A guild starts at level 1. Each time any member of the guild earns XP, a percentage of that is awarded as bonus XP to the guild xp meter. Initially, the guild doesn’t mean much. Early levels will quickly unlock key abilities such as a Guild Chat Channel (and later an officer sub-channel). Making your guild label visible to other players.Establishing a guild bank. A strong guild with good support may look at getting a guild house where they can set up items including the Guild Bank, and hire NPCs for vendors and repairmen. Also setting up tradecraft tables for members to take advantage of. Larger guild houses can create rooms for key members to enjoy and modify to their taste (want your own oval office?). All this construction costs money, and is where the tithe concept comes from. The default tithe value is not much, and a Guild Leader may discuss increasing the rate when the Guild is trying to save up for something special.
Once formation is complete, the guild automatically has a website registered. The Guild Leader can set permissions to enable this site to be configured. The website will automatically include sections such as Roster (updated live from game) that lists players, their alternates, and any tradeskills they possess. Forums, though a moderator must be assigned before these can be used. Screenshot events.Also, a guild Wiki page.
Once formed, every player that creates, loots or discovers anything adds to the guild’s Wiki. Over time, your guild will build up its own database based on the experiences of its members.
There will also be a records section, with records for things like:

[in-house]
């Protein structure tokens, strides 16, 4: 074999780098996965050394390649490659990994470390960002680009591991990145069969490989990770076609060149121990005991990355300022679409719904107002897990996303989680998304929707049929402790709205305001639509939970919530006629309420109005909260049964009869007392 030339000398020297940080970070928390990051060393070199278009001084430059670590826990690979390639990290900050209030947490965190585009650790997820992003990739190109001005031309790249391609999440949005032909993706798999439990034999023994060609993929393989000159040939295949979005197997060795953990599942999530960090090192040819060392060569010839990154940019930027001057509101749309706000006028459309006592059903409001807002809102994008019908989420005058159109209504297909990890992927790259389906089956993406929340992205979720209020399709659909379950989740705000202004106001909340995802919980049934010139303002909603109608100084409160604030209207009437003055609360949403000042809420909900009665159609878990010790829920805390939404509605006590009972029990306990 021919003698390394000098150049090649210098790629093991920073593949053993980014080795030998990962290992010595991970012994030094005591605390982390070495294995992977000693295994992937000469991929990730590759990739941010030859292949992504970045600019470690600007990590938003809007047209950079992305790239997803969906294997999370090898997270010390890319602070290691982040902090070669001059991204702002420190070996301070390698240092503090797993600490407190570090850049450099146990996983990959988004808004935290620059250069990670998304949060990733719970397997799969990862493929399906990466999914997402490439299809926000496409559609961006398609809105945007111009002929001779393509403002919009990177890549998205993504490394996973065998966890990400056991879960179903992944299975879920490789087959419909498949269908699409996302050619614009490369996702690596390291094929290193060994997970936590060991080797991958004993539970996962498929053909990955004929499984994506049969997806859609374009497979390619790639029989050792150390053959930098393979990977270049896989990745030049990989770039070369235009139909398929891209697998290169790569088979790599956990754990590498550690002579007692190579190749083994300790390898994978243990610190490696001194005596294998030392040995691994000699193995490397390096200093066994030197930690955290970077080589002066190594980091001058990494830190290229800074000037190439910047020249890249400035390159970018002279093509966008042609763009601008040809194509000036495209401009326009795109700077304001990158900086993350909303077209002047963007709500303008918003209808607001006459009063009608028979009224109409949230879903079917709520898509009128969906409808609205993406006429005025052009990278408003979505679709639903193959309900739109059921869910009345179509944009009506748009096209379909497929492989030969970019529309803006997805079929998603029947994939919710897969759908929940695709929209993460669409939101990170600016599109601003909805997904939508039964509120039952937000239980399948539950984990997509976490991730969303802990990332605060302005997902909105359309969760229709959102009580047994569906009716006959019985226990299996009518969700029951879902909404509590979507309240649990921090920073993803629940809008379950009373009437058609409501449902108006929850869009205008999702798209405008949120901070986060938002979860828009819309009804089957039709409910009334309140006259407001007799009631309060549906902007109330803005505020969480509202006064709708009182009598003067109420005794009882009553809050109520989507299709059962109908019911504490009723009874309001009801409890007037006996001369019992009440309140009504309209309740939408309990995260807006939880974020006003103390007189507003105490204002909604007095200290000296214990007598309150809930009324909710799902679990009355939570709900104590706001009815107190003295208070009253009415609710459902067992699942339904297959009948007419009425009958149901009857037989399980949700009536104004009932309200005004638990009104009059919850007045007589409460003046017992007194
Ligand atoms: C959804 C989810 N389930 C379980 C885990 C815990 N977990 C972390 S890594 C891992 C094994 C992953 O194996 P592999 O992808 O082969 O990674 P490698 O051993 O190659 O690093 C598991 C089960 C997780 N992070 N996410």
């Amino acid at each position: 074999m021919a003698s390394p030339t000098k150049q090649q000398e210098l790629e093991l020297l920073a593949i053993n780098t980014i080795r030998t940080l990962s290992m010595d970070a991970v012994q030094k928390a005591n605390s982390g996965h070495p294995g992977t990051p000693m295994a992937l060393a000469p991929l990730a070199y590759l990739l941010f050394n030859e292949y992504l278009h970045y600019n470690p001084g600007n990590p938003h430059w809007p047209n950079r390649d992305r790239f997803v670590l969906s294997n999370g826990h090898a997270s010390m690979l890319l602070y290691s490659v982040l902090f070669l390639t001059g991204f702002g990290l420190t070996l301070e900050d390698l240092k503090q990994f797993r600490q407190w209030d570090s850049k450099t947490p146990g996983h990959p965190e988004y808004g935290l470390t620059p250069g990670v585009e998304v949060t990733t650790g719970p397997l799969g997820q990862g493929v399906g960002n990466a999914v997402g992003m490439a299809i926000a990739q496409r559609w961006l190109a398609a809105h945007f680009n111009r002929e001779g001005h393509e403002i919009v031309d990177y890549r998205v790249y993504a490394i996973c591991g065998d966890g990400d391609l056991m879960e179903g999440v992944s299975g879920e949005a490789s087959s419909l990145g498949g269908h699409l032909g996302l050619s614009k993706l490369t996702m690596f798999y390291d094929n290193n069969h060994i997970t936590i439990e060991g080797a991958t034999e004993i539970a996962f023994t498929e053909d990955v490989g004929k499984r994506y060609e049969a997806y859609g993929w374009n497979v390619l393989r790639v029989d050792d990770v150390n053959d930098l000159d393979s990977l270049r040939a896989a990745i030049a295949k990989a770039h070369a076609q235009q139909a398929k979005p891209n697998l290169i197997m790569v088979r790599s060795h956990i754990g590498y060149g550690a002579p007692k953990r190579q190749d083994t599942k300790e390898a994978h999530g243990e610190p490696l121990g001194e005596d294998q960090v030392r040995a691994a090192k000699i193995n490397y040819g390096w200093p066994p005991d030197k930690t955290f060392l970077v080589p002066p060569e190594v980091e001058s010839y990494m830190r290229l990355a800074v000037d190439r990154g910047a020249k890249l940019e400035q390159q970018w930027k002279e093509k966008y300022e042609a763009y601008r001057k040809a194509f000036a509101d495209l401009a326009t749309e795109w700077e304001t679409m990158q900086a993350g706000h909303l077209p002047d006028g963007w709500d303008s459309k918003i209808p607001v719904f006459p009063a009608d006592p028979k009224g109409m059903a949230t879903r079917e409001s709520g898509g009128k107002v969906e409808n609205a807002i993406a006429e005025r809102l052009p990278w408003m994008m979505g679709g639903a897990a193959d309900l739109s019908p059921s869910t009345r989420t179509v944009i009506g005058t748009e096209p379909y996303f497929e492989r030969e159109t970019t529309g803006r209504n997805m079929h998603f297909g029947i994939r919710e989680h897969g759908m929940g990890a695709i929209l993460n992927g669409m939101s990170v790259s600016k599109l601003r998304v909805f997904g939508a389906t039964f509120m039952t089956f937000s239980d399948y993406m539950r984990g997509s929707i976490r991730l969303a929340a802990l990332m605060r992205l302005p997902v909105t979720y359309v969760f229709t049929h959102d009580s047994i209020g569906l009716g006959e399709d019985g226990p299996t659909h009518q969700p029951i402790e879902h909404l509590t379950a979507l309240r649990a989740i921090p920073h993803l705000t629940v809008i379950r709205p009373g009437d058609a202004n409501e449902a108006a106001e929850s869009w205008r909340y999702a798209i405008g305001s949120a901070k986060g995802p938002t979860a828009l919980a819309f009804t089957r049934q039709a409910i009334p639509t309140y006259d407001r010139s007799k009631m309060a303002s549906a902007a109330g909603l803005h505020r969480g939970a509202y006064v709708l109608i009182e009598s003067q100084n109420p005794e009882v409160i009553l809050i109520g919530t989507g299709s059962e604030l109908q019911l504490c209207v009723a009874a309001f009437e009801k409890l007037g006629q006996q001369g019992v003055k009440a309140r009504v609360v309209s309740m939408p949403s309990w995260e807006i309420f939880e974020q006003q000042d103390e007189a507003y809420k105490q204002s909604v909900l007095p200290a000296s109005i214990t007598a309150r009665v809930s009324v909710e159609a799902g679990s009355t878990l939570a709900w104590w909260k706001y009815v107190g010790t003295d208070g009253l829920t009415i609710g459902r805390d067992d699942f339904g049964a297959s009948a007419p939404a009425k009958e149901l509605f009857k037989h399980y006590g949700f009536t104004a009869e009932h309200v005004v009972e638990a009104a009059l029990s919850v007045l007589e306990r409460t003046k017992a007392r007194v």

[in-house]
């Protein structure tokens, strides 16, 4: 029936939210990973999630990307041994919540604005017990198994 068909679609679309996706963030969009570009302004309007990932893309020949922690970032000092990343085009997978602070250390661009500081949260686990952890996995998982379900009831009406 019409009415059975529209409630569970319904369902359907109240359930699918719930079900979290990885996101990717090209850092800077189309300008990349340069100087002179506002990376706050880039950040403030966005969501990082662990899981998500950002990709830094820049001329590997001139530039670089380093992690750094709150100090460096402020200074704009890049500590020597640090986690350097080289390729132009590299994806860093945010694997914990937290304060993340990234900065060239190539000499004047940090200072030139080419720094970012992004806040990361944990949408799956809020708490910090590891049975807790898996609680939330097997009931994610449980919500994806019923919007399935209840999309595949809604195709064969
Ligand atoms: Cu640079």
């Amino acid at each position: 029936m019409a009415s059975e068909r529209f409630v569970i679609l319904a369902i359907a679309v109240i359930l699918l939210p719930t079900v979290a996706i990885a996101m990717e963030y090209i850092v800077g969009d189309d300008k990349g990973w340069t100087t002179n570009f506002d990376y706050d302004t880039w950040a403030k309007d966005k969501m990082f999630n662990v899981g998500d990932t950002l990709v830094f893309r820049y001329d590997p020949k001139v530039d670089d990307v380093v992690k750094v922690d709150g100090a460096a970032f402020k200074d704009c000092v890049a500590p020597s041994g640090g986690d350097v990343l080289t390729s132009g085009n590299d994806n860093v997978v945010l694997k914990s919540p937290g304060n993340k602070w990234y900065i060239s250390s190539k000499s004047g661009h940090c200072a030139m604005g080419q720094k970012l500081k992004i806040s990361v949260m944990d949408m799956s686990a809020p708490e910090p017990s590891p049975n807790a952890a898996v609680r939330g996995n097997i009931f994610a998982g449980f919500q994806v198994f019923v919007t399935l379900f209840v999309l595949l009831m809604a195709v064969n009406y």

– Longest standing members
– Best PVP arena record
– Longest PVP winning streak in Arenas
– First on server to discover….
– First in guild to discover….
This will have section headings, recent entries, and assorted views.
A calendar section for upcoming events that players can sign up to, including the option for recording rewards systems like DKP.
Guild elections are a new concept. Effectively,2 weeks prior to the current leader’s term ends, the guild receives a general notice about the upcoming election and asks for nominations.
The standing Guild Leader is always assumed as running again. If he does not intend to, he can resign instead, but retains the job until the election day results are tallied.
There is no limit to how many guild members may be nominated, but they may not nominate themselves. Nominations remain open for the first six days.
Candidates now have 7 days to campaign (most will have already started). An election campaign section will open up in the Guild Website where each candidate can post discussions, arguments, etc.
With 24 hours to go with the incumbent leadership’s term. The polls open. Every guild member receives a mail item that they must open and complete their vote for. Options for first past the post or preferential voting systems available.
At the close of the 24 hour window, the new Guild Leader is decided. The previous leader is automatically assigned an Officer ranked position. In the event of a tie, the incumbent leader has final and absolute call.
If a Guild Leader ever quits, leadership automatically reverts to the XO. The newly promoted XO will not be able to quit the guild unless they have either nominated a new XO, or there are no other members left in the guild (Disbanding).
The intention is also to have guild events unlocked at different levels. Popular options include the ‘Friday Night Fights’ event allowing a guild to reserve their own instance of a PVP Arena and throw their own invitation only PVP event. Or an option for a special guild Story Arc instance event where all members are synched to an appropriate level for it (see bottle necks section).
Events also include Guild Wars. A Guild War requires two guilds with adequate levels to agree to declare war on each other. This can be through a series of different PVP events. Last Man Standing.Hot Potato.Etc.